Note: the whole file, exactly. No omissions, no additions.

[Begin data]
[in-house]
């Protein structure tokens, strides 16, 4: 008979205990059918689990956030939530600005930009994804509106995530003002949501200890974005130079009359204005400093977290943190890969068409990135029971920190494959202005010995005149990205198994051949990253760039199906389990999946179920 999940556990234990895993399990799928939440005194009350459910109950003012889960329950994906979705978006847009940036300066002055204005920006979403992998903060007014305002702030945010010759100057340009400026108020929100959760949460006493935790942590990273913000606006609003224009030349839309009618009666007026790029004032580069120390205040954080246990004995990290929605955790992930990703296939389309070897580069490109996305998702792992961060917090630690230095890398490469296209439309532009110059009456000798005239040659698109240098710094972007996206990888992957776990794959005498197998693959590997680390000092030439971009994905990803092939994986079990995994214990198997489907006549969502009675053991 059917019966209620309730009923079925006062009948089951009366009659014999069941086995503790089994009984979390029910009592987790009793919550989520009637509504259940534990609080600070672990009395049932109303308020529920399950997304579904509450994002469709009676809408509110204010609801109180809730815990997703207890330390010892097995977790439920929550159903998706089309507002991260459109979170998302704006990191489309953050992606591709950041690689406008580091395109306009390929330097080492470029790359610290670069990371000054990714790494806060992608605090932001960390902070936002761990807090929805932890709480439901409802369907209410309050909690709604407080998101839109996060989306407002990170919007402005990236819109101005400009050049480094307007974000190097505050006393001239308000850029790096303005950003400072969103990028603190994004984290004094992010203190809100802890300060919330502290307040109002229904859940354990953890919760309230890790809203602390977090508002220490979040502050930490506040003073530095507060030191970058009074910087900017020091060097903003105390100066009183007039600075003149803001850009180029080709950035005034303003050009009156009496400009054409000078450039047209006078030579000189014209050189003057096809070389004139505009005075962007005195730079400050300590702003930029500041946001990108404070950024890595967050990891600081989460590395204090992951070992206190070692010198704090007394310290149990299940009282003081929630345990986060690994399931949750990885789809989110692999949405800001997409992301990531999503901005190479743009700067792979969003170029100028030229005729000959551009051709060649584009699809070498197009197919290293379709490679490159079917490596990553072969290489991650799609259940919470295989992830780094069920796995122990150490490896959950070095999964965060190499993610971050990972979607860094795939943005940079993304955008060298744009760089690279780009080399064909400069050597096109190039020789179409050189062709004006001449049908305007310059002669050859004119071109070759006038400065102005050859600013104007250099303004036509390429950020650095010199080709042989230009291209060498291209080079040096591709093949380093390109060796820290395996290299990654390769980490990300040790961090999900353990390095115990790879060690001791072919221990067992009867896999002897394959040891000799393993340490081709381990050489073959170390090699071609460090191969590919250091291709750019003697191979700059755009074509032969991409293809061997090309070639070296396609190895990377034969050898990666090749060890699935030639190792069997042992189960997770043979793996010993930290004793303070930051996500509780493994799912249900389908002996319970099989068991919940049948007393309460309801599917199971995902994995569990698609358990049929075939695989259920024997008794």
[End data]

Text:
[in-house]
């Protein structure tokens, strides 16, 4: 008979205990059918689990956030939530600005930009994804509106995530003002949501200890974005130079009359204005400093977290943190890969068409990135029971920190494959202005010995005149990205198994051949990253760039199906389990999946179920 999940556990234990895993399990799928939440005194009350459910109950003012889960329950994906979705978006847009940036300066002055204005920006979403992998903060007014305002702030945010010759100057340009400026108020929100959760949460006493935790942590990273913000606006609003224009030349839309009618009666007026790029004032580069120390205040954080246990004995990290929605955790992930990703296939389309070897580069490109996305998702792992961060917090630690230095890398490469296209439309532009110059009456000798005239040659698109240098710094972007996206990888992957776990794959005498197998693959590997680390000092030439971009994905990803092939994986079990995994214990198997489907006549969502009675053991 059917019966209620309730009923079925006062009948089951009366009659014999069941086995503790089994009984979390029910009592987790009793919550989520009637509504259940534990609080600070672990009395049932109303308020529920399950997304579904509450994002469709009676809408509110204010609801109180809730815990997703207890330390010892097995977790439920929550159903998706089309507002991260459109979170998302704006990191489309953050992606591709950041690689406008580091395109306009390929330097080492470029790359610290670069990371000054990714790494806060992608605090932001960390902070936002761990807090929805932890709480439901409802369907209410309050909690709604407080998101839109996060989306407002990170919007402005990236819109101005400009050049480094307007974000190097505050006393001239308000850029790096303005950003400072969103990028603190994004984290004094992010203190809100802890300060919330502290307040109002229904859940354990953890919760309230890790809203602390977090508002220490979040502050930490506040003073530095507060030191970058009074910087900017020091060097903003105390100066009183007039600075003149803001850009180029080709950035005034303003050009009156009496400009054409000078450039047209006078030579000189014209050189003057096809070389004139505009005075962007005195730079400050300590702003930029500041946001990108404070950024890595967050990891600081989460590395204090992951070992206190070692010198704090007394310290149990299940009282003081929630345990986060690994399931949750990885789809989110692999949405800001997409992301990531999503901005190479743009700067792979969003170029100028030229005729000959551009051709060649584009699809070498197009197919290293379709490679490159079917490596990553072969290489991650799609259940919470295989992830780094069920796995122990150490490896959950070095999964965060190499993610971050990972979607860094795939943005940079993304955008060298744009760089690279780009080399064909400069050597096109190039020789179409050189062709004006001449049908305007310059002669050859004119071109070759006038400065102005050859600013104007250099303004036509390429950020650095010199080709042989230009291209060498291209080079040096591709093949380093390109060796820290395996290299990654390769980490990300040790961090999900353990390095115990790879060690001791072919221990067992009867896999002897394959040891000799393993340490081709381990050489073959170390090699071609460090191969590919250091291709750019003697191979700059755009074509032969991409293809061997090309070639070296396609190895990377034969050898990666090749060890699935030639190792069997042992189960997770043979793996010993930290004793303070930051996500509780493994799912249900389908002996319970099989068991919940049948007393309460309801599917199971995902994995569990698609358990049929075939695989259920024997008794």